[Adapted from Talk to Me: How Voice Computing Will Transform the Way We Live, Work, and Think (Houghton Mifflin Harcourt, March 26, 2019).]
The Friday Five covers five stories in research that you may have missed this week. There are plenty of controversies and troubling ethical issues in science – and we get into many of them in our online magazine – but this news roundup focuses on scientific creativity and progress to give you a therapeutic dose of inspiration headed into the weekend.
Here are the promising studies covered in this week's Friday Five:
- Kids stressing you out? They could be protecting your health.
- A new device unlocks the heart's secrets
- Super-ager gene transplants
- Surgeons could 3D print your organs before operations
- A skull cap looks into the brain like an fMRI
This article originally appeared in One Health/One Planet, a single-issue magazine that explores how climate change and other environmental shifts are making us more vulnerable to infectious diseases by land and by sea - and how scientists are working on solutions.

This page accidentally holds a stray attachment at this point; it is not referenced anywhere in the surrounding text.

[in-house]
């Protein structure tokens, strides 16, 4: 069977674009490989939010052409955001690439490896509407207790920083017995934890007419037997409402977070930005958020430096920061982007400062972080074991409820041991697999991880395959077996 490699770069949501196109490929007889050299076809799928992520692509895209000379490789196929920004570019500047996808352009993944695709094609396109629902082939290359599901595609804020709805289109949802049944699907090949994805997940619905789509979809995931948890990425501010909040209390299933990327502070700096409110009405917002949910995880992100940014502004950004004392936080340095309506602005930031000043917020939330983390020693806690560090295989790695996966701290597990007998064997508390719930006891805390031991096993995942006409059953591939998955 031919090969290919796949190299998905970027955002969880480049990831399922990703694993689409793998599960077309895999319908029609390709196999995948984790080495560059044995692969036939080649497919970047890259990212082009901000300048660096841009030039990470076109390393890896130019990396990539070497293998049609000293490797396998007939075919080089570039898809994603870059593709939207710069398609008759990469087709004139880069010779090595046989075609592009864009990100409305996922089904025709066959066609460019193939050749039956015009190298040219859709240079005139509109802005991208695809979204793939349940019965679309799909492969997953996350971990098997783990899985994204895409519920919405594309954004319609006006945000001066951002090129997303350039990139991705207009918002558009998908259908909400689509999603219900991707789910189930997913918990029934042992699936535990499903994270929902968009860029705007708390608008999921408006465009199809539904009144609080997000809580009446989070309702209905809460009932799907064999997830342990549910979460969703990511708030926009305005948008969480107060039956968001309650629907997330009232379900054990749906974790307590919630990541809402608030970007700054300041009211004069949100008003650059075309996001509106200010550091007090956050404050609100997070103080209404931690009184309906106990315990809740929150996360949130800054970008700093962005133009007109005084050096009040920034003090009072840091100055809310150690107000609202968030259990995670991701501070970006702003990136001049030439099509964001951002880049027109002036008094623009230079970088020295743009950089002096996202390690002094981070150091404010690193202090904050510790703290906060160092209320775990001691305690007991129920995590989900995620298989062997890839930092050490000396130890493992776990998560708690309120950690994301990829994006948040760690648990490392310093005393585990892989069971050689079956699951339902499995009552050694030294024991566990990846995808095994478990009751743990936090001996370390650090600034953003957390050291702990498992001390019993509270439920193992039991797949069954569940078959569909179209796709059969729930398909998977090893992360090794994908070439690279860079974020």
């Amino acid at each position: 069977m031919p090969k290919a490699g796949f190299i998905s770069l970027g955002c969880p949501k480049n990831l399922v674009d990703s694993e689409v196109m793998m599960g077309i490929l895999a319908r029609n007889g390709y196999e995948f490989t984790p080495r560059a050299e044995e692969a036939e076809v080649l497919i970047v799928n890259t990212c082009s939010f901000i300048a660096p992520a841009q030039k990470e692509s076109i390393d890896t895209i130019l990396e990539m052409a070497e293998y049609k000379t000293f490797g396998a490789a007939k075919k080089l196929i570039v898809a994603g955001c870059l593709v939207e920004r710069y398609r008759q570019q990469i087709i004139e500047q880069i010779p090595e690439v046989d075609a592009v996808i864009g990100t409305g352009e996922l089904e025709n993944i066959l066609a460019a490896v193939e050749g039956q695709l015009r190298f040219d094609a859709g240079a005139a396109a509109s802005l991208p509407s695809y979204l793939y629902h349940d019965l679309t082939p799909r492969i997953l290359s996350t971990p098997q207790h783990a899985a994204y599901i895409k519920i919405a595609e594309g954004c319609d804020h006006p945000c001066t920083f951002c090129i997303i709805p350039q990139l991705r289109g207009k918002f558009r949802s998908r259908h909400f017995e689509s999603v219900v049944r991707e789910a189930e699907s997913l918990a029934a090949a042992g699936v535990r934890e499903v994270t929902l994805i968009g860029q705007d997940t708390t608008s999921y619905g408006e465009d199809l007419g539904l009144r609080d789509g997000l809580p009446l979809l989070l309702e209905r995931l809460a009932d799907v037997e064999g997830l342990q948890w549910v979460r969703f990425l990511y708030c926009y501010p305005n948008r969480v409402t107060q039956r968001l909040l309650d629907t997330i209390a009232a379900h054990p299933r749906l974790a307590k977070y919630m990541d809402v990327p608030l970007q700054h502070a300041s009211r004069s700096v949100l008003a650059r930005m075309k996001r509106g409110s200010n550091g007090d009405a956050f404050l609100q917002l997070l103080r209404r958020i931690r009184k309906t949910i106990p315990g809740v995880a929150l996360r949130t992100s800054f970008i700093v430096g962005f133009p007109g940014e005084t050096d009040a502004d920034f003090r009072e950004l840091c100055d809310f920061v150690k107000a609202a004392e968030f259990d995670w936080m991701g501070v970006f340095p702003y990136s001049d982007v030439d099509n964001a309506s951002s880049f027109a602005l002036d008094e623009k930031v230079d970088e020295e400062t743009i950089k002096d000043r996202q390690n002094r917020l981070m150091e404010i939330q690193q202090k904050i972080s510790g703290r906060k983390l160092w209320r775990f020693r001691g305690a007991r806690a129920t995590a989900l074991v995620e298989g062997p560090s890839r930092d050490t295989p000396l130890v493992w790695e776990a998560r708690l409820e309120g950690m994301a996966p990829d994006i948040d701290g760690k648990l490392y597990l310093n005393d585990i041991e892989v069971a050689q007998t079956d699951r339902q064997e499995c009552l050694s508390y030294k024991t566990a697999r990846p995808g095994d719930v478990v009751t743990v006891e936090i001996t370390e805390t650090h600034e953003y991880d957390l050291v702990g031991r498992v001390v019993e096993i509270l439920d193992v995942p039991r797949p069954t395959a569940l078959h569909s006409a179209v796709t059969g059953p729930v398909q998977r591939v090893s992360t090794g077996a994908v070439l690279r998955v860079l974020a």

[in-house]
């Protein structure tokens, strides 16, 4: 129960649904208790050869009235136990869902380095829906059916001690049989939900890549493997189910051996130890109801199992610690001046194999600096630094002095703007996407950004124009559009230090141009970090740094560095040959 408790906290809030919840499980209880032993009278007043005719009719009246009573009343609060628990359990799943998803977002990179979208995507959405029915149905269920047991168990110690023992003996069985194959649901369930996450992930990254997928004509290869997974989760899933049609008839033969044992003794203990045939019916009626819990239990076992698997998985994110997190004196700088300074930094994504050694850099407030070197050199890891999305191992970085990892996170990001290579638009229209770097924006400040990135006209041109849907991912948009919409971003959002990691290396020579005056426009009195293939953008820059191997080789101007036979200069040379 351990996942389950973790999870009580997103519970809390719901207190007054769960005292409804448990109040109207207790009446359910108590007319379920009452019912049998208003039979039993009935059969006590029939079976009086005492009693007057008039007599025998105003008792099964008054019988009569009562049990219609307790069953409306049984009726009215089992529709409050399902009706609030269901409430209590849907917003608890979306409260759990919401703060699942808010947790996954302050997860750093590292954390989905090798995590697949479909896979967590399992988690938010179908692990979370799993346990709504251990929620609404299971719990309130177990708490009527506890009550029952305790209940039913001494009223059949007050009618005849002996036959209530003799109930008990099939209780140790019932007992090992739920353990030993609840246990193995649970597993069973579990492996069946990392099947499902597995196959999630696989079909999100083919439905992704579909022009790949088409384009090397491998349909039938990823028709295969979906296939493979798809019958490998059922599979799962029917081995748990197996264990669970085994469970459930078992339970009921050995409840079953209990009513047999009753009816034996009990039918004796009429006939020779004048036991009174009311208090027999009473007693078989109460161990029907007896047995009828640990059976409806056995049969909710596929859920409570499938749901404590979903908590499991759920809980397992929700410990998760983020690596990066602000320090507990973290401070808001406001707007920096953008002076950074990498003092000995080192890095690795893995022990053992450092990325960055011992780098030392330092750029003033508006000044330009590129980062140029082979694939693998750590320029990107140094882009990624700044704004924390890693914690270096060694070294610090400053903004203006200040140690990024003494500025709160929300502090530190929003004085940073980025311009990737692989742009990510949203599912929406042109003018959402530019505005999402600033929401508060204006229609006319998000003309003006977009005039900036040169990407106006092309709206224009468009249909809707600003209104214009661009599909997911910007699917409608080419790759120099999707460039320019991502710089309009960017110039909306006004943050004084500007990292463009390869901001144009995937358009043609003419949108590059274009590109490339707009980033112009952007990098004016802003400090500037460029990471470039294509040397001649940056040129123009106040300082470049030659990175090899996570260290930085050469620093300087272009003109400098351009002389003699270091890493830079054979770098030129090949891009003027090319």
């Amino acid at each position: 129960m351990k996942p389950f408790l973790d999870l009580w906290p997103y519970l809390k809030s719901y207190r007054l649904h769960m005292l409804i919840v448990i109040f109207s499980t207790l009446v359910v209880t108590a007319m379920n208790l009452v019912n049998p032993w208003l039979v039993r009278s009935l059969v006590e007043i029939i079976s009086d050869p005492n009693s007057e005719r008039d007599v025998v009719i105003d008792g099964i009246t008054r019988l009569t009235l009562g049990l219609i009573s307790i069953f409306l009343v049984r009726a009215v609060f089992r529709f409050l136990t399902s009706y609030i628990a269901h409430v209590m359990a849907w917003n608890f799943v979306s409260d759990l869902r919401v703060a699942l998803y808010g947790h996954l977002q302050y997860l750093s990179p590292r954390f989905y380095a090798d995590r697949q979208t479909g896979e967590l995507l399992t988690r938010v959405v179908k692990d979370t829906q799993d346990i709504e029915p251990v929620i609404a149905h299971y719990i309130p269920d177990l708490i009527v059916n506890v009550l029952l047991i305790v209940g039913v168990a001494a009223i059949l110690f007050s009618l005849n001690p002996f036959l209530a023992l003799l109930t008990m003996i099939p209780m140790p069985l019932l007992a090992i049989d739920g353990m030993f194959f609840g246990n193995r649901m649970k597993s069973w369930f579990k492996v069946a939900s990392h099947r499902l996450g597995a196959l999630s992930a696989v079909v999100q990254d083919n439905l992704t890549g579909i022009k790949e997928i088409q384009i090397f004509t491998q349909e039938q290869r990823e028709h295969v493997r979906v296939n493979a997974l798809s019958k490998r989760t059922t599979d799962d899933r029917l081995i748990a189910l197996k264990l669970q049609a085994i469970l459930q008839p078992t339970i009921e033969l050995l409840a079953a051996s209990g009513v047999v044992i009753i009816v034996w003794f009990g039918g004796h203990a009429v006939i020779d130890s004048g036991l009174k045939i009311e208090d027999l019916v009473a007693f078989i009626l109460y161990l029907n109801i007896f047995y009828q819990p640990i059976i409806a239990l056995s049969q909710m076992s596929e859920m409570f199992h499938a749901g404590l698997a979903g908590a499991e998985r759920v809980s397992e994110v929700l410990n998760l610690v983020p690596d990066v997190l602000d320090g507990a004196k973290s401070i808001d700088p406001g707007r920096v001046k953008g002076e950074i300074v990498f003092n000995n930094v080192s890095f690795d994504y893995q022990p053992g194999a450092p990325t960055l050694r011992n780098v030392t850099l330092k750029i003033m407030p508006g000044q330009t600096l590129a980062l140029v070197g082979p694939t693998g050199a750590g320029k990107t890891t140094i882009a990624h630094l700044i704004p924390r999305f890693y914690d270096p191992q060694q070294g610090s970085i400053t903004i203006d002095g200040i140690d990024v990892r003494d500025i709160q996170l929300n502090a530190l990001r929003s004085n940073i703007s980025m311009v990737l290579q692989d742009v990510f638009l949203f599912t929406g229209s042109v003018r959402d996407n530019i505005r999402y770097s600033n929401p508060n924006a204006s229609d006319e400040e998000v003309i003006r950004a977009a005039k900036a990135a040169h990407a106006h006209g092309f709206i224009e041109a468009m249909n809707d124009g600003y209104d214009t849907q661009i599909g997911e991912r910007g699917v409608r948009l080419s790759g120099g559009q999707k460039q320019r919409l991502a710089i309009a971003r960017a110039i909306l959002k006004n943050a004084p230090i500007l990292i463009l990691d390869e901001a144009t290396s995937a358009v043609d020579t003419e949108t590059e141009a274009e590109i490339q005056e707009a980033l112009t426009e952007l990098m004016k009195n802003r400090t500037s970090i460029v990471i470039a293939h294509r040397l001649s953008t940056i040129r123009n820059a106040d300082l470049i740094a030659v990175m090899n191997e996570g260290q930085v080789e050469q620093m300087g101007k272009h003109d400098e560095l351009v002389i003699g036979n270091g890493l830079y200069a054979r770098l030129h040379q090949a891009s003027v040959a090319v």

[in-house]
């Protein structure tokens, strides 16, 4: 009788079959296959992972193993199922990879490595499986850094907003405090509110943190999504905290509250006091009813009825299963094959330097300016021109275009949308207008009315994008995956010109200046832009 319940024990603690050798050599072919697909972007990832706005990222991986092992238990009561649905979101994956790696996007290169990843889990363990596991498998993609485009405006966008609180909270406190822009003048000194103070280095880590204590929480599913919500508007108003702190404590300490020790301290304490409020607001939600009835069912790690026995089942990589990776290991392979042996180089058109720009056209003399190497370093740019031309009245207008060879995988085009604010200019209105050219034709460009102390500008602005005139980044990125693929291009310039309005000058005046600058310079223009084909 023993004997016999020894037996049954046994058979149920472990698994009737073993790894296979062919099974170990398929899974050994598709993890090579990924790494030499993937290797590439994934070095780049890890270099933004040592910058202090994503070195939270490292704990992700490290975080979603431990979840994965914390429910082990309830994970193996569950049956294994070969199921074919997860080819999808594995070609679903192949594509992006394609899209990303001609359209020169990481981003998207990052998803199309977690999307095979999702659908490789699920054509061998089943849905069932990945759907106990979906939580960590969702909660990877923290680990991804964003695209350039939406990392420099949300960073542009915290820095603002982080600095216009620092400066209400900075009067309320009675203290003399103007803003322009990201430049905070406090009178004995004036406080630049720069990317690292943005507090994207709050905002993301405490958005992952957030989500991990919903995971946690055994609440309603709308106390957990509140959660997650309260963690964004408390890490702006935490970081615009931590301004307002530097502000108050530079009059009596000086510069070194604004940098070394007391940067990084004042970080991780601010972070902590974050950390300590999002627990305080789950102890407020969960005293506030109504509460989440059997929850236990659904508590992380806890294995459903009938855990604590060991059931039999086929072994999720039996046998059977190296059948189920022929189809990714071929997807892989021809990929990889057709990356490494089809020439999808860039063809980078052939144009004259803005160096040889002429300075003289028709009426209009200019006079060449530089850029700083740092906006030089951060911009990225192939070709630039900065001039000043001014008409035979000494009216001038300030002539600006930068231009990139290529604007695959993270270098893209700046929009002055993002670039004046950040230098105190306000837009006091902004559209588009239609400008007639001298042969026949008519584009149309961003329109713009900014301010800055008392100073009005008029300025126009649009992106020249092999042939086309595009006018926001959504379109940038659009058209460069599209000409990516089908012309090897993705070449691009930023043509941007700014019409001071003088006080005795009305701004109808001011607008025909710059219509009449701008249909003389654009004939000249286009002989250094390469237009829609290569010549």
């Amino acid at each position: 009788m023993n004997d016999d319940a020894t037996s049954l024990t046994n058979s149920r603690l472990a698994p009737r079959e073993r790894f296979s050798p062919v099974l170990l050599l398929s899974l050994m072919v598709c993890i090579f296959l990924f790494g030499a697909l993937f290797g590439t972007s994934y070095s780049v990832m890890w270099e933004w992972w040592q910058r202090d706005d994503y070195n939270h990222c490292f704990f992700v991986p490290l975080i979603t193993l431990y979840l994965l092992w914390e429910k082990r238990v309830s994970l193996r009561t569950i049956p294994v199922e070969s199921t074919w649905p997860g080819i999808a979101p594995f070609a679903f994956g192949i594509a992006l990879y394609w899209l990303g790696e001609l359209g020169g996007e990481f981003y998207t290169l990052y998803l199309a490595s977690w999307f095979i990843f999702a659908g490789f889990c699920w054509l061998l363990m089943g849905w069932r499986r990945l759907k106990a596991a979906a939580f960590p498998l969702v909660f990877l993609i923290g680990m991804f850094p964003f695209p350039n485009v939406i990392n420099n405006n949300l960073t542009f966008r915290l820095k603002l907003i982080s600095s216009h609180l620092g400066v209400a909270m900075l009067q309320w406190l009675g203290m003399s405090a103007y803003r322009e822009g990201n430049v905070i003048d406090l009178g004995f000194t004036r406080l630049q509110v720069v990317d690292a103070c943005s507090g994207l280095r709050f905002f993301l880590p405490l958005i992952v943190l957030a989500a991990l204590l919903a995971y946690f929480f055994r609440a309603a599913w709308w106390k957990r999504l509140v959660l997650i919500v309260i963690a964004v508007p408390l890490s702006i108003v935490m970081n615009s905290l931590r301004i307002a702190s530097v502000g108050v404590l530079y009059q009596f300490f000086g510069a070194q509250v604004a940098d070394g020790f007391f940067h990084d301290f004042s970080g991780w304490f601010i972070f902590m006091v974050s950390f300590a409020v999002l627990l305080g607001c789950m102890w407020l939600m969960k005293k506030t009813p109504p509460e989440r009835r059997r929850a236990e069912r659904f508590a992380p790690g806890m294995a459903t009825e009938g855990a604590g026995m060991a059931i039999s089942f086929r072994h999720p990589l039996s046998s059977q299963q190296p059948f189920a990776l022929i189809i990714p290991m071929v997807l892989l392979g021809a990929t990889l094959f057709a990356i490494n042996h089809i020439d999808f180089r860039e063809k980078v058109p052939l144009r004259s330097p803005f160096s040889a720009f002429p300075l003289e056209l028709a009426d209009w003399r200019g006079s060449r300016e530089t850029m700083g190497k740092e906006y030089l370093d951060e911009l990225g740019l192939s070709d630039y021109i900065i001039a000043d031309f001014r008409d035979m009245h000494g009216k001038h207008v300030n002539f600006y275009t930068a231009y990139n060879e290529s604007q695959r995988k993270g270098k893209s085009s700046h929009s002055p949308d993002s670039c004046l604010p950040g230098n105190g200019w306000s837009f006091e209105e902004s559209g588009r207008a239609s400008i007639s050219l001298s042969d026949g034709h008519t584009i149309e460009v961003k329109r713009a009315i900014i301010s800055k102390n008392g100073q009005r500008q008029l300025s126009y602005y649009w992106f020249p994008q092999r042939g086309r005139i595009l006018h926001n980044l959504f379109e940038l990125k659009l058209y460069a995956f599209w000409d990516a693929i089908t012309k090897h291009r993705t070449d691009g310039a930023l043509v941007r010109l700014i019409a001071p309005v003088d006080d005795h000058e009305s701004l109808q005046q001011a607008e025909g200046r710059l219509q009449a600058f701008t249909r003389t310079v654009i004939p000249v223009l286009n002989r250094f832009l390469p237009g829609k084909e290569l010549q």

On a warm summer day, forests, meadows, and riverbanks should be abuzz with insects—from butterflies to beetles and bees. But bugs aren’t as abundant as they used to be, and that’s not a plus for people and the planet, scientists say. The declining numbers of insects, coupled with climate change, can have devastating effects for people in more ways than one. “Insects have been around for a very long time and can live well without humans, but humans cannot live without insects and the many services they provide to us,” says Philipp Lehmann, a researcher in the Department of Zoology at Stockholm University in Sweden. Their decline is not just bad, Lehmann adds. “It’s devastating news for humans.